Moving to a larger hard drive

There are various reasons you might wish to replace your hard drive with a larger one. You might be running out of space on your drive, and in the case of a laptop you almost certainly don’t have the ability to add a second drive. Or you might be getting signs that your old drive is about to fail, and wish to move your data across before it does so. In fact, with laptops of more than a couple of years old which have seen heavy use, moving to a new hard drive may be a very good idea because the newer hard drive will be less likely to fail, and you will be left with a snapshot of the current state on your old drive, as well as the opportunity to increase the available space.

The way to copy the data to the new drive while retaining a working system is to use backup software such as Acronis TrueImage (other software is available, including free software, but we found Acronis is reasonably efficient). You should make a backup of the entire hard drive (which probably contains multiple partitions) onto an external hard drive. Your backup software will probably create a single large file containing all the data, so probably needs to be formatted as NTFS (or HFS/HFS+ in the case of Apple systems) rather than FAT.

Once you have the file you can use your backup software’s Restore function to restore the data onto your new, blank hard drive. The easiest way to do this if you just have the one computer is to obtain a SATA USB caddy which enables the drive to be connected as another external drive. Once you have completed this step then the new drive should be able to function as a replacement internal drive in the computer.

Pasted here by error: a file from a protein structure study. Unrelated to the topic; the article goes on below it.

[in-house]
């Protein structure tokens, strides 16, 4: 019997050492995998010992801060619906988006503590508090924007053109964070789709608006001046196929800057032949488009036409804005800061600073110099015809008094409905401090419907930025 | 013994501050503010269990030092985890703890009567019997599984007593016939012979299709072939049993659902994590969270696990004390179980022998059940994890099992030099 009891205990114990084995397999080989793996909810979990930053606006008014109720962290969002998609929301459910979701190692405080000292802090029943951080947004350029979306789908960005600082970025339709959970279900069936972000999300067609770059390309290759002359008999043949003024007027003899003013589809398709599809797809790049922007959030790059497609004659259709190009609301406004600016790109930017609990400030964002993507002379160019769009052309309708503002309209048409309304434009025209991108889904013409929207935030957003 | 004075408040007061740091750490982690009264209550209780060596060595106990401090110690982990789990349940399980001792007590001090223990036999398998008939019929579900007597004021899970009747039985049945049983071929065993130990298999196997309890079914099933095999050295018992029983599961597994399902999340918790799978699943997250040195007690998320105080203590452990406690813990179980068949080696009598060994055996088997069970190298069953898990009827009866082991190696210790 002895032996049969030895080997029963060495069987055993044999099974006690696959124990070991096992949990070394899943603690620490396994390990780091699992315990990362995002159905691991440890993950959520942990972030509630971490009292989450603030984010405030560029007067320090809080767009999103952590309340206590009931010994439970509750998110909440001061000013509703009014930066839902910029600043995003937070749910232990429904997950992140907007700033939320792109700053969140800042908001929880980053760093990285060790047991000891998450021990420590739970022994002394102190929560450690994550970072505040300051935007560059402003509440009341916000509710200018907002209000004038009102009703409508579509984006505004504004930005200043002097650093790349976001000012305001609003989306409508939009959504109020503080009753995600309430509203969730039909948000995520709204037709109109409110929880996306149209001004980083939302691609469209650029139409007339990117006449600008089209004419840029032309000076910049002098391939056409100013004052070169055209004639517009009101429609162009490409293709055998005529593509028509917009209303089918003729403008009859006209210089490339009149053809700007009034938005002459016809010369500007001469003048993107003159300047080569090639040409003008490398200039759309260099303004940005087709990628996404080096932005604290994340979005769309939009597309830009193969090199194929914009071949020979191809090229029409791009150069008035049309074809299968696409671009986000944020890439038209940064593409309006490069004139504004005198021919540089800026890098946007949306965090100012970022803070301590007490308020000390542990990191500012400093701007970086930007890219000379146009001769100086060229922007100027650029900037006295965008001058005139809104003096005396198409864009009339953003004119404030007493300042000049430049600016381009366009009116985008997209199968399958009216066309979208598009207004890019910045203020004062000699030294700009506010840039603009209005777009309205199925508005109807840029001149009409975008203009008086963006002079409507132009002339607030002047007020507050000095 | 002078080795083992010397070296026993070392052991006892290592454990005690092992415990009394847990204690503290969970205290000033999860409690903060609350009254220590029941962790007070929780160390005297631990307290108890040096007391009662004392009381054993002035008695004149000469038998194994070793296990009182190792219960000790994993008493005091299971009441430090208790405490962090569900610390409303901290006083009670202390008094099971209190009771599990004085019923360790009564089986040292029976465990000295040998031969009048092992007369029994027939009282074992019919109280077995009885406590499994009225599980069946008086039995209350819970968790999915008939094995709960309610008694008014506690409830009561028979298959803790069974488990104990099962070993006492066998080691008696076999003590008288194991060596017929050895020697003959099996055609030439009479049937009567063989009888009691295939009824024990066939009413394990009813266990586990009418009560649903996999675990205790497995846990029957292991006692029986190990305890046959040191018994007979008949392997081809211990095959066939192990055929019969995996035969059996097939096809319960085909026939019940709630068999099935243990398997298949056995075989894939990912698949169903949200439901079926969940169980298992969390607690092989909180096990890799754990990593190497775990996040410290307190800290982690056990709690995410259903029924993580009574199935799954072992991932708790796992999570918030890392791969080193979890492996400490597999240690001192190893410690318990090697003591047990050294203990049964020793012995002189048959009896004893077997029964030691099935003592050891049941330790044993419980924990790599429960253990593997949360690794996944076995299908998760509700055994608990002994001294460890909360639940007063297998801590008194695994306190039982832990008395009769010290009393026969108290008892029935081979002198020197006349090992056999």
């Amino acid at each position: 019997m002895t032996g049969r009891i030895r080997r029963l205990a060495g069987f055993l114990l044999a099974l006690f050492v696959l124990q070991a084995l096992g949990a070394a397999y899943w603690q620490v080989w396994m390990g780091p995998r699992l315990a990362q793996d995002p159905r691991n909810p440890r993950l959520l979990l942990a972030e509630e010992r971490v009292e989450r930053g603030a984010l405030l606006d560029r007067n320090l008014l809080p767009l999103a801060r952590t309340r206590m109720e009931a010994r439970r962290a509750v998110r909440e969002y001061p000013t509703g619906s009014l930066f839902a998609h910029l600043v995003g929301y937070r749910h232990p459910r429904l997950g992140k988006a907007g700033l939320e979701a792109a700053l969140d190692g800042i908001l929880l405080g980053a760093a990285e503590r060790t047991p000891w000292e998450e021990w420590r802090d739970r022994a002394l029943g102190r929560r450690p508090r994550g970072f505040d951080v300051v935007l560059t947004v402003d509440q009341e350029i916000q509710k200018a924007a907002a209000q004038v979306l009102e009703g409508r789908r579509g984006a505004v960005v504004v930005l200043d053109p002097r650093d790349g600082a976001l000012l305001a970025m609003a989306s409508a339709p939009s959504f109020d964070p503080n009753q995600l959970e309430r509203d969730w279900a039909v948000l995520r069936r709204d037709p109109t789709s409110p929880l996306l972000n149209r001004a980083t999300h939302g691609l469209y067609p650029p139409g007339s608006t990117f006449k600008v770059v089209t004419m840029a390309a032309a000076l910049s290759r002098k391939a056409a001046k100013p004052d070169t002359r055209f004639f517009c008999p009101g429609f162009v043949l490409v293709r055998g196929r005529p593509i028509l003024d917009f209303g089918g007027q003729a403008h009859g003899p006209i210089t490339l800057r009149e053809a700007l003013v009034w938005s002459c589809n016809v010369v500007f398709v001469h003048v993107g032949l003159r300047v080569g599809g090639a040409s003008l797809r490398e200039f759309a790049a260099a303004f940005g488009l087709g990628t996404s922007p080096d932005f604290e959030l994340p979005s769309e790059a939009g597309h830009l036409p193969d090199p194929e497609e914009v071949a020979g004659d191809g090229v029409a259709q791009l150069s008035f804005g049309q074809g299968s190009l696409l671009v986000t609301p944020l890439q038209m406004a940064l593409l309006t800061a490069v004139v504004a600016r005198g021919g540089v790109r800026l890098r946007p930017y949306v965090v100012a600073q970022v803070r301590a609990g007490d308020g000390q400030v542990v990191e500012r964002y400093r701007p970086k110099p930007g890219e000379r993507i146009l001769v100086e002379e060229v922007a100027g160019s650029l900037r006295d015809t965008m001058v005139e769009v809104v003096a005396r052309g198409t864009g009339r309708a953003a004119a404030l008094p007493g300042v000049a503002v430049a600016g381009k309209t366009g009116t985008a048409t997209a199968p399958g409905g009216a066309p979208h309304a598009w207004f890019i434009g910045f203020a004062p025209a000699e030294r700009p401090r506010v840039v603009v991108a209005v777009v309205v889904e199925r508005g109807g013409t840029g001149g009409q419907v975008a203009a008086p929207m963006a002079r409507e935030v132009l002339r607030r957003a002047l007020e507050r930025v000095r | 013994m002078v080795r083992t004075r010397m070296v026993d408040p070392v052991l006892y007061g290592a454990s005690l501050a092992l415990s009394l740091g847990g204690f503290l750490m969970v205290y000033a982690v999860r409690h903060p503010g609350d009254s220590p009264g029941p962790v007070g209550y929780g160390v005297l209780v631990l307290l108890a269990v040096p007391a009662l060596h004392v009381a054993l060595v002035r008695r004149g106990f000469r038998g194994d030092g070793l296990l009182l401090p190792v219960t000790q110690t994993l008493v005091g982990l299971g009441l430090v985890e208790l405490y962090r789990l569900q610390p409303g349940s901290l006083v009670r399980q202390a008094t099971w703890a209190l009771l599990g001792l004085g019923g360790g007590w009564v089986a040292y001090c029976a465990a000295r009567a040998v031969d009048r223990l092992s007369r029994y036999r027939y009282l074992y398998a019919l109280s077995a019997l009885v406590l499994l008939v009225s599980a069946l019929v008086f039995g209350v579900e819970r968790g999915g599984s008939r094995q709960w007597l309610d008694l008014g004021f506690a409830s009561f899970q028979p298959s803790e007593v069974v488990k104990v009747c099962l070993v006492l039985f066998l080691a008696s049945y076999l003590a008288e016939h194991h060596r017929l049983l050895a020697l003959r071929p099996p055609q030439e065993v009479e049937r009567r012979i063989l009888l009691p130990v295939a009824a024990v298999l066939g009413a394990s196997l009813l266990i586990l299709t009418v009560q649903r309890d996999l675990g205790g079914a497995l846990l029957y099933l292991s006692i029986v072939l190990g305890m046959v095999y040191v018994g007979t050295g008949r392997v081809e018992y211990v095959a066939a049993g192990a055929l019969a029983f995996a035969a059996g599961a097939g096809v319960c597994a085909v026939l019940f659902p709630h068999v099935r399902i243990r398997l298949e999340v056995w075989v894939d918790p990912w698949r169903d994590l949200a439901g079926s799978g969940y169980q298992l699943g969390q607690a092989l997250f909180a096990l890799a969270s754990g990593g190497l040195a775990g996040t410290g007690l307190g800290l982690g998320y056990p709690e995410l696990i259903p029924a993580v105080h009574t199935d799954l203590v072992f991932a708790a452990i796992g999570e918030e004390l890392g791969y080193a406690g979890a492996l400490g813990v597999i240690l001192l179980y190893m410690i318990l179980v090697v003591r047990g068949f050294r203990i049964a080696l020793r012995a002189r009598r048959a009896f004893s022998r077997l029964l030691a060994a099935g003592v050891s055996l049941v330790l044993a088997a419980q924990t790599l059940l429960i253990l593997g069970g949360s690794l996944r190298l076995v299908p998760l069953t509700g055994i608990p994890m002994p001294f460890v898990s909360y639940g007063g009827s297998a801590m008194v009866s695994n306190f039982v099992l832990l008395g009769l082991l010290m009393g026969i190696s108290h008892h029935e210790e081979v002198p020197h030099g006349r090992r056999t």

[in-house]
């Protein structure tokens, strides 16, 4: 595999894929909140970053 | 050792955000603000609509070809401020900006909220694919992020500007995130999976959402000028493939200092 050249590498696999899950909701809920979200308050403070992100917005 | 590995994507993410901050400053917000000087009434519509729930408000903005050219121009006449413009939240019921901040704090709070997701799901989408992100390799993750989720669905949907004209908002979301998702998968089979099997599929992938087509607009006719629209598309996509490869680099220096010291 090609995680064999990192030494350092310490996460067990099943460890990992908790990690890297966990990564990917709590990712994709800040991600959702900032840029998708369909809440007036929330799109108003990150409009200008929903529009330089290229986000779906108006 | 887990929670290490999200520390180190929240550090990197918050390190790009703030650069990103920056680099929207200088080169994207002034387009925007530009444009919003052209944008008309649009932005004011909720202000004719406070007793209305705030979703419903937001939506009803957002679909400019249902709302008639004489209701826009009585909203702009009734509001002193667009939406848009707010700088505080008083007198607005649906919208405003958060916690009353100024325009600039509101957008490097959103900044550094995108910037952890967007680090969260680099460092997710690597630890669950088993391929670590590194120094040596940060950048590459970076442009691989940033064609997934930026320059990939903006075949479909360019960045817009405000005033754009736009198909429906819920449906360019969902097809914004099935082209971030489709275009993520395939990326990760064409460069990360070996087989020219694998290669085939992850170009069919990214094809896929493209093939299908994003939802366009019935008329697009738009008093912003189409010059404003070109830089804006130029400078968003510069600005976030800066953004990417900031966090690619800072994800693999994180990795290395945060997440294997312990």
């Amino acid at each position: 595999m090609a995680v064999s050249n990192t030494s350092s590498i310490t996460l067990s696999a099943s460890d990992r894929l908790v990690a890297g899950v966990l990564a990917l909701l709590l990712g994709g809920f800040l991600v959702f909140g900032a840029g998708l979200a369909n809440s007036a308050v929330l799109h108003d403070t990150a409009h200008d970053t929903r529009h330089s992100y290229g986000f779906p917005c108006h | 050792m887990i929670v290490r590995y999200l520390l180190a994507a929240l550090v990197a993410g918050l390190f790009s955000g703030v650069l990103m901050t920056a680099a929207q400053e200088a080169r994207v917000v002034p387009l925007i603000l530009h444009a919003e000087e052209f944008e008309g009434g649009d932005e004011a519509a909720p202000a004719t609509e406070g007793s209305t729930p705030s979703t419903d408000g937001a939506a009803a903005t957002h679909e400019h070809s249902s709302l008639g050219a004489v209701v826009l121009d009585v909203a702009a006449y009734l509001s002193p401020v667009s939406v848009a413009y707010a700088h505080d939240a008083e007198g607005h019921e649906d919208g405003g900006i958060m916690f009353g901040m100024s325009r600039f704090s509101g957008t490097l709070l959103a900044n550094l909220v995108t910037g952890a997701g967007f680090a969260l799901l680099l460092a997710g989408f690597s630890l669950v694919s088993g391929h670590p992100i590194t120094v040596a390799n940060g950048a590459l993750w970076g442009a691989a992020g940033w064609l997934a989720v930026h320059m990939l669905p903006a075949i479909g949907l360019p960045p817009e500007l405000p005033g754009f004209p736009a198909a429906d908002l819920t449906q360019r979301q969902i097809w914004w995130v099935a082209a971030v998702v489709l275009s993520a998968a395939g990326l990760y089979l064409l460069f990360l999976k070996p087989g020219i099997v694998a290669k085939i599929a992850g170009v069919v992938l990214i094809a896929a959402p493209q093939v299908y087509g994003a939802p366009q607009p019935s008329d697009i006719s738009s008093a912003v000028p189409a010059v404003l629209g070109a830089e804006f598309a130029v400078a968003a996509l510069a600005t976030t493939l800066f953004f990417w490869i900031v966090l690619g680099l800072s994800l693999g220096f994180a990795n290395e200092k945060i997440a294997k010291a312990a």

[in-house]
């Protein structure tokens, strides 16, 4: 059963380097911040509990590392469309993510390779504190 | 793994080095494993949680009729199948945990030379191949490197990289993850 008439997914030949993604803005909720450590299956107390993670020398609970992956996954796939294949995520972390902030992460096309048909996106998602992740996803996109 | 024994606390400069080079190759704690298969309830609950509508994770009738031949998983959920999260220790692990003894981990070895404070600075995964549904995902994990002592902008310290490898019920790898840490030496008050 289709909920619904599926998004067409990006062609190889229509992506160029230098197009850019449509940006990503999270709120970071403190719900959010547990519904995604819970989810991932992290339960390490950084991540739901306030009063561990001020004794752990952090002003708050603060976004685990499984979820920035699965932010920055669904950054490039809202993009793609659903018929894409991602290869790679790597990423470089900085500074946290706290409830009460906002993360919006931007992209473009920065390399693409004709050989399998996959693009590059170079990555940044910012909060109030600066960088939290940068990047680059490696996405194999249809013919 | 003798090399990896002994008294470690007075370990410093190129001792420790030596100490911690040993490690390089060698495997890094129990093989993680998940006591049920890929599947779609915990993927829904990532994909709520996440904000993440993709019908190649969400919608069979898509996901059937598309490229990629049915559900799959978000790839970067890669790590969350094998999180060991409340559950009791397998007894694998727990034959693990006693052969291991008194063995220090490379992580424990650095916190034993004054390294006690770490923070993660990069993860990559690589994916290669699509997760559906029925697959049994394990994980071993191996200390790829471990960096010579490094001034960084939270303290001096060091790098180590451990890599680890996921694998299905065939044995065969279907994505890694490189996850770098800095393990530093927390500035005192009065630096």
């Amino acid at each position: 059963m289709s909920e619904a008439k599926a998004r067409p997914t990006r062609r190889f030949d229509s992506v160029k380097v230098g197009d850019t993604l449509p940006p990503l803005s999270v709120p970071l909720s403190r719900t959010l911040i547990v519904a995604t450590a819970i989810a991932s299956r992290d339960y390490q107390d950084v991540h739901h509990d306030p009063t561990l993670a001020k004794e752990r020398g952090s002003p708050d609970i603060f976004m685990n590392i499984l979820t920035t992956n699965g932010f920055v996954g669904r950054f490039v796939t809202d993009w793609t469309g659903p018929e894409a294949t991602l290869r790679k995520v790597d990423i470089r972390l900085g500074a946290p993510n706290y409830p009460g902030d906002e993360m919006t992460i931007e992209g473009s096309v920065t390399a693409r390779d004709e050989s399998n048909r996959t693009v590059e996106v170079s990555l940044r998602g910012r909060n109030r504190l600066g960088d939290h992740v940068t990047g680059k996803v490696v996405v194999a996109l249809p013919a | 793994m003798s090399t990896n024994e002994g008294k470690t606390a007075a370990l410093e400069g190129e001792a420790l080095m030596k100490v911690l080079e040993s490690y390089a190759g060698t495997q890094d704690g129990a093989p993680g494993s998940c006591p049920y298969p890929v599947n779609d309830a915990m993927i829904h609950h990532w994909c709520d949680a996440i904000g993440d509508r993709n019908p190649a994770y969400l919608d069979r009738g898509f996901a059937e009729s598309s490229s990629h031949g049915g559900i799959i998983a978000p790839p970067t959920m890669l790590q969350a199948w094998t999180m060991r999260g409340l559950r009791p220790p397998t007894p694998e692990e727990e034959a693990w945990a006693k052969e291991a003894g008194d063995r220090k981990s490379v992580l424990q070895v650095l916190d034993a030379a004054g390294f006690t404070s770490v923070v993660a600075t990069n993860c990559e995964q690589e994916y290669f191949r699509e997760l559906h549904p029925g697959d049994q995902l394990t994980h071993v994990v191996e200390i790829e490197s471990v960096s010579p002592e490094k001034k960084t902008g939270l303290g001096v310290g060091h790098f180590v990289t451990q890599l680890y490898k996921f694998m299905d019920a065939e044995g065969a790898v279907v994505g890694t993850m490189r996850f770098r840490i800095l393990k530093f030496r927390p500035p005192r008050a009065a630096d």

However, in many cases (including Acronis) the new drive will appear as the same size in your system, because even if the drive itself is larger, the partitions on the original drive will be exactly replicated. If you are happy to have an additional partition on the drive, appearing as a different drive letter, then you use the Windows Control Panel (or Mac equivalent) to create a new partition. However, if you wish to have a single large partition, then you need a way to enlarge the existing partition to occupy all the free space on the drive.

We have had trouble finding reliable Windows tools for this step. However, GPartEd, a free tool which comes with Linux installations such as Ubuntu, can be used to re-size the partition very easily and quickly. NB This is a potentially dangerous step which risks Total Data Loss and it is important to ensure you have a good working backup before undertaking this step. In this case, we have the old laptop drive to fall back on.

So, if you connect the new drive as an external drive to a Linux system (which could in fact be your usual Windows system with Ubuntu or Knoppix running from a USB key or DVD, available for free online), run GPartEd, and resize the partition to occupy the free space, please ensure that you select the “Align None” option to ensure compatibility with Windows.

Another issue is that if any bad sectors are located on the hard drive being resized then GPartEd will not be able to resize the partition, but will not do any harm to it either. There are ways to force the resize in these cases but it is beyond the scope of this article, and we hope that your brand new drive will not contain bad sectors.

Once the re-size has completed, you should now be able to simply insert the drive into your computer as its new main internal drive, with the system unchanged except for the new free space on the drive.